419lqccl3bl_aa240_.jpg(Please welcome back John Dean to the FDL Book Salon who is here to discuss his book Broken Government: How Republican Rule Destroyed the Legislative, Executive, and Judicial Branches. It’s also his birthday — jh)

In 2002, in Worse Than Watergate, Dean explored the Bush Administration’s penchant for secrecy for secrecy’s sake. In 2006, in Conservatives Without Conscience, he wrote about the Republican party’s drift into right-wing extremism, steeped in authoritarianism.

Now, with a little more than a year left in the current Administration, Dean focuses a wide-angle lens on the state of our government, contending that President Bush and the Republican Party have mangled it to the point that it no longer serves the American people.

Dean is not without hope–he lays out a plan for how the next administration can fix the mess. However, he also ends this book with a warning: Since the Republicans have veered dangerously off-course, only the Democrats can be trusted to repair the damage done.

Dean argues that the Republicans have made a wreck of all three branches of government–Congress, the Executive, and the Judiciary. His focus is not on Republican policies of the last seven years, but rather on how Republicans have neglected, or mangled beyond recognition, the lawful and legitimate processes built into our Constitution and laws.

Compromised processes, Dean argues, inexorably lead to bad policy.

Dean assails Congress for its virtual total neglect of a process that is at the heart of the doctrine of the separation of powers–oversight of the Executive branch. In addition, he faults Congress for ignoring the reports of its own General Accountability Office (GAO), condoning the White House’s insistence on secrecy, and tolerating (and outright supporting, in some cases) Bush Administration policies that have given us Iraq and a host of supposed “anti-terrorism” measures that reject the basic principles not only of our Constitution, but those of international law, including the Geneva Conventions.

In addition, Dean faults the Republicans and their authoritarian tactics for seeing to it that Congress doesn’t get much done. (Dean believes, however, that the atmosphere is more bipartisan since the Democrats took control of Congress in the 2006 elections.)

Dean is not without hope: Our government can be fixed, but, at this point in time, only by a Democratic administration. He believes, as he wrote in Without Conscience, that the core of today’s Republican Party is authoritarian in character, and dedicated to making big corporations richer through the creation of bigger and more government. In this sense, the Party has utterly betrayed its traditional Republican small-government ideals.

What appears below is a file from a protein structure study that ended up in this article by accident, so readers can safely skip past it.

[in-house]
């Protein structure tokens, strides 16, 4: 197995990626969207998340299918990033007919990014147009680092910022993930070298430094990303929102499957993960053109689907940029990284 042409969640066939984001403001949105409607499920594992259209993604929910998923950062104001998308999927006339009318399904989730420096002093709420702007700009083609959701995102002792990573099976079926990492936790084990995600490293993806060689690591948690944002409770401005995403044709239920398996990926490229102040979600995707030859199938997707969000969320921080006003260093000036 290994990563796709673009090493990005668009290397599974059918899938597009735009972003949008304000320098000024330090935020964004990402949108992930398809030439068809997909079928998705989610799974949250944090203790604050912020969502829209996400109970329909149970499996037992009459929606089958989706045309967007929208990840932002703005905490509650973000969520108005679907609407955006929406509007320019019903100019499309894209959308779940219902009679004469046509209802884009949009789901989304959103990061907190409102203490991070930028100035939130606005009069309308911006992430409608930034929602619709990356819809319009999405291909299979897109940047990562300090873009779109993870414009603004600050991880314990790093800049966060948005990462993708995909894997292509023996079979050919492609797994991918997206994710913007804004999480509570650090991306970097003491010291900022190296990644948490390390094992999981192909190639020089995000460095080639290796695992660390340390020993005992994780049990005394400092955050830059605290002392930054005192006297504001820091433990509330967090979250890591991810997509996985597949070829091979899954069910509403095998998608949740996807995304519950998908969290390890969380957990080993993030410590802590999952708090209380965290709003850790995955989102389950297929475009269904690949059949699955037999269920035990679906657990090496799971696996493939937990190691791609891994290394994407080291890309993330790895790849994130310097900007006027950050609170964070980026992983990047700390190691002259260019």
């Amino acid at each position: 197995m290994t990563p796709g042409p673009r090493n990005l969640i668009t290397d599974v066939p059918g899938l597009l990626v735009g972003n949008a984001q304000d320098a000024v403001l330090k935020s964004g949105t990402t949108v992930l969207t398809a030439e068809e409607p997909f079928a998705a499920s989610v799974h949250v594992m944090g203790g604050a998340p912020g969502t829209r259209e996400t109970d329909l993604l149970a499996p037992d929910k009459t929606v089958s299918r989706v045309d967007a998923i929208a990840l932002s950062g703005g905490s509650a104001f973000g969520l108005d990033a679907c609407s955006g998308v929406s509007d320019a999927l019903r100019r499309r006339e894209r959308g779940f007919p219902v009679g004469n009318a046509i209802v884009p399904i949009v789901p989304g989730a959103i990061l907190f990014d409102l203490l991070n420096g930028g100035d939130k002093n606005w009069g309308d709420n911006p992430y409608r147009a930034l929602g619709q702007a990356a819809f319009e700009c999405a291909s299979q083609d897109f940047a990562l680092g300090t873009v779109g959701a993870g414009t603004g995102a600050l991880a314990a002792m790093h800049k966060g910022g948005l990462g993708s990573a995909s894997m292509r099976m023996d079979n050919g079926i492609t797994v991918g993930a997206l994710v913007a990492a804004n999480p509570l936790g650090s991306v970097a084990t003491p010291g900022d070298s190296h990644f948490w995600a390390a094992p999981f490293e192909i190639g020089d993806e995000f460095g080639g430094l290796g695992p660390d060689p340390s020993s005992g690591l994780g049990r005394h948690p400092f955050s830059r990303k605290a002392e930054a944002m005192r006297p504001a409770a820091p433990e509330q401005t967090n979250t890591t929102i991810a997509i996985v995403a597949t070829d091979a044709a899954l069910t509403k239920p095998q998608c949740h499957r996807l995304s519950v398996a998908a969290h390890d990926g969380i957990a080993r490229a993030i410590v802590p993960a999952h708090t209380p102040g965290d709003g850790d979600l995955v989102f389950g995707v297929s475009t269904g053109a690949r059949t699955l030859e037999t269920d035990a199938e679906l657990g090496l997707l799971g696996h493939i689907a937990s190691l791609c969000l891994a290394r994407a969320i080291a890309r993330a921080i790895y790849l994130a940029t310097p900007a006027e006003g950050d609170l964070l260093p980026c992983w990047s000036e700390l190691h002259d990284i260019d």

Dean is quick to point out that we don’t need government reform to fix broken government; we just need to have people in power who are willing to play by the rules. Having laid out how Republicans don’t “play fair” with the processes of government, using their own processes to benefit themselves and special interests, Dean argues that we must insist that government run the way it is supposed to.

Congressional representatives are supposed to act for the good of their constituents, not their parties. There are rules for how proposed legislation is supposed to make its way through committees, and to votes. The President is the President of all the people and he (or she) is supposed to uphold the laws and Constitution, not become a potentate who rules in secret and flouts the laws with signing statements meant to make them merely optional.

Federal judges are supposed to decide constitutional issues and interpret the law. Thus, judges who march in lock-step under any ideological banner are anathema to the principle of the judiciary as a constitutionally co-equal branch of government. A judiciary captured by the Executive’s party, and acting in disregard of the law, is simply a branch of the White House.

Dean states what anyone who listens to the Republican candidates’ debates already knows: Every current Republican candidate (except Libertarian Ron Paul) would, if elected, continue down the path of Nixon, Reagan, Bush I, and Bush II and appoint judicial fundamentalists who will, in fact, legislate from the bench (the very sin Republicans accuse Democratic-appointed judges of committing). These jurists will shape the law to benefit special interests and diminish individual rights.

(Elaine Cassel writes for Findlaw)